The second of the OK stories is Life on the Preservation by Jack Skillingstead (Asimov’s SF, June 2006). This story is set on an Earth that has been all but destroyed by aliens arriving from another dimension through a rift. The exception to this is the city of Seattle, which is encased in a preservation sphere that continuously loops a single day in 2004. A young woman penetrates the sphere with a locator and a bomb. Her mission is to destroy the preservation sphere. Shortly after arriving she becomes involved with a young man who helps her escape the alien ‘Tourists’. The rest of the story is pretty much a girl meets boy piece with an open-ended finish.

The final three are the stories by Lou J. Berger, Janis Ian and Dantzel Cherry. Full Skies, No Water by Lou J. Berger is a notional short-short about a rain projection system on a terraformed planet. A technician is dismantling the system because the colony hasn’t paid its bill when a kid invites him over for dinner. After a meal at the house he looks out on a field of apple trees that have been cut down and (spoiler) he has a change of heart. Apart from the slightness of this, I don’t understand why he changes his mind: presumably the trees died when the water projector system was still in operation?
Second Person Unmasked by Janis Ian (Stars: Original Stories based on the Songs of Janis Ian, edited by Janis Ian & Mike Resnick, 2003) appears to be about an off-world serial killer who is sent to a slave planet before (spoiler) ending up back where he was captured as bait for people like his previous self. I was not convinced.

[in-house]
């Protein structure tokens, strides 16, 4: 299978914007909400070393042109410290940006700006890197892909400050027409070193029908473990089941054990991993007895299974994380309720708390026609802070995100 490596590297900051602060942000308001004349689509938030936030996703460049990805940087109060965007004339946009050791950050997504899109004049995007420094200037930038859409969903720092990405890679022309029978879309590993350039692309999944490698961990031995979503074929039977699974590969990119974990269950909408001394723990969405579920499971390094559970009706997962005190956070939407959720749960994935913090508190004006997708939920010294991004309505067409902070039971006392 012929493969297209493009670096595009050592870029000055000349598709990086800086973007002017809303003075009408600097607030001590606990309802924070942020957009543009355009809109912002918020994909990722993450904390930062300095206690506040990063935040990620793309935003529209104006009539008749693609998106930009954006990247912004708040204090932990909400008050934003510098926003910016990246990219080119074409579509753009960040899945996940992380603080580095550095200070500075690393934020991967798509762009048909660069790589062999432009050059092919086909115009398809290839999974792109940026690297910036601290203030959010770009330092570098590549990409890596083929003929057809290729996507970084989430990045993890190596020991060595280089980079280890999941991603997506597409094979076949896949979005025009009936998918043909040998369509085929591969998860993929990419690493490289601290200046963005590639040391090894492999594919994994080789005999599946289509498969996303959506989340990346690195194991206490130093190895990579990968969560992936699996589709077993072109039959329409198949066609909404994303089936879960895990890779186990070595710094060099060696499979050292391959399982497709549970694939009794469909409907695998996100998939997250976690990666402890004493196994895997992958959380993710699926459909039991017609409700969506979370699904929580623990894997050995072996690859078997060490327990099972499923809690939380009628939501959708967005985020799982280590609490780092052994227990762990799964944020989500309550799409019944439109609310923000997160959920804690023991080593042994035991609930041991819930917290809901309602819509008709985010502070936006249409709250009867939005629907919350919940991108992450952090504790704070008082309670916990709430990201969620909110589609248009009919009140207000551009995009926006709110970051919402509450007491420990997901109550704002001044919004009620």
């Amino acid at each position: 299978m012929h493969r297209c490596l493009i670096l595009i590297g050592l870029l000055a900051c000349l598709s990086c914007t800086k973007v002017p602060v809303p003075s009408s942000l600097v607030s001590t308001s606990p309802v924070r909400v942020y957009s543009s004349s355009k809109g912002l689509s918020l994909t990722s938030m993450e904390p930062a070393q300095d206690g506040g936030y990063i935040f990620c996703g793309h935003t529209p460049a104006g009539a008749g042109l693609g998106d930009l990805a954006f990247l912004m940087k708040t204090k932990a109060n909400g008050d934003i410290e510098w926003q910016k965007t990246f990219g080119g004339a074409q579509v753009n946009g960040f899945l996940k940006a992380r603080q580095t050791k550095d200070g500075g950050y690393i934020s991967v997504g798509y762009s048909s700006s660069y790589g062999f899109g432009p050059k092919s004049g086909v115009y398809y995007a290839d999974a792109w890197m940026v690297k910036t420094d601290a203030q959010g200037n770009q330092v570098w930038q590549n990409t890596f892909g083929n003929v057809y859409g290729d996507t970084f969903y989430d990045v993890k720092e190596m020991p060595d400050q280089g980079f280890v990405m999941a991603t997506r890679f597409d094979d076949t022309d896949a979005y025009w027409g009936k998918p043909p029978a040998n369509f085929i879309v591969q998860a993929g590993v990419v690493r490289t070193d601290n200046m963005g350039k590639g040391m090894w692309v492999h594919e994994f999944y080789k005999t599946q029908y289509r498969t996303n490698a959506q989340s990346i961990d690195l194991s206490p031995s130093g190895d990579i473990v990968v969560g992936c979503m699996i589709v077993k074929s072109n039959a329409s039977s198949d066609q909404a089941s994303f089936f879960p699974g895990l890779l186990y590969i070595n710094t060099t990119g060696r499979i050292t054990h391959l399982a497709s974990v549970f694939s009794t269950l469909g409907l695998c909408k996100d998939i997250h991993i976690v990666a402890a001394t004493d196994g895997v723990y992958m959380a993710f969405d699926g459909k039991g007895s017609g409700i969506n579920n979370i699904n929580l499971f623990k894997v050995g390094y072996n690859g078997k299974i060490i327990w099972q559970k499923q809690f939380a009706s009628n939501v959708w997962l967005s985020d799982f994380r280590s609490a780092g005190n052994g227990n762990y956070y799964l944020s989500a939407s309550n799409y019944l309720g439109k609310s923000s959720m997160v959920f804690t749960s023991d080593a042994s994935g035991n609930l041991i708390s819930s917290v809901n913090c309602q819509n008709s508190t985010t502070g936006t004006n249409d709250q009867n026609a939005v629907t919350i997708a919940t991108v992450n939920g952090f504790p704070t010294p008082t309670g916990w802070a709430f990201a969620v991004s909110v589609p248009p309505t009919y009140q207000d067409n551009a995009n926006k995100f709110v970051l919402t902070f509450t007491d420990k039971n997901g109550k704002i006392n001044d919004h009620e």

Finally, Love, Your Wolpertinger by Dantzel Cherry is about an imaginary German creature (flying bunny, antlers, sharp teeth) writing letters to a man who observed it on holiday. The letters come sporadically and complain about how the recipient’s lack of belief is causing its demise. There is a Harlan Ellison story that did this a lot better.

The last piece of fiction is the first part of Leigh Brackett’s novel The Long Tomorrow. I question the wisdom of serialising a 1955 novel in a current day magazine, especially in what looks like six bimonthly parts. This novel is set in a future post-holocaust America where the thirtieth amendment states ‘No city, no town, no community of more than one thousand people or two hundred buildings to the square mile shall be built or permitted to exist anywhere in the United States of America’.
The story is told from the viewpoint of Len Colter, a teenager in a rural New Mennonite (an Anabaptist group like the Amish) community. In the first chapter his friend Esau is trying to get him to go to a preaching, something that his father has prohibited. The next chapter details their night-time adventure and the barbaric stoning they witness when they attend the meeting. The third chapter has Len’s grandmother telling him what life was like in the cities before the war. His father angrily interrupts her and takes Len away for a beating. He later changes his mind but implores Len to forget about cities and the idea of them, for practical if not for religious reasons. After their talk Len goes into the woods for peace but hears a sound that leads him to his friend Esau, who has the object causing the noise in his hands….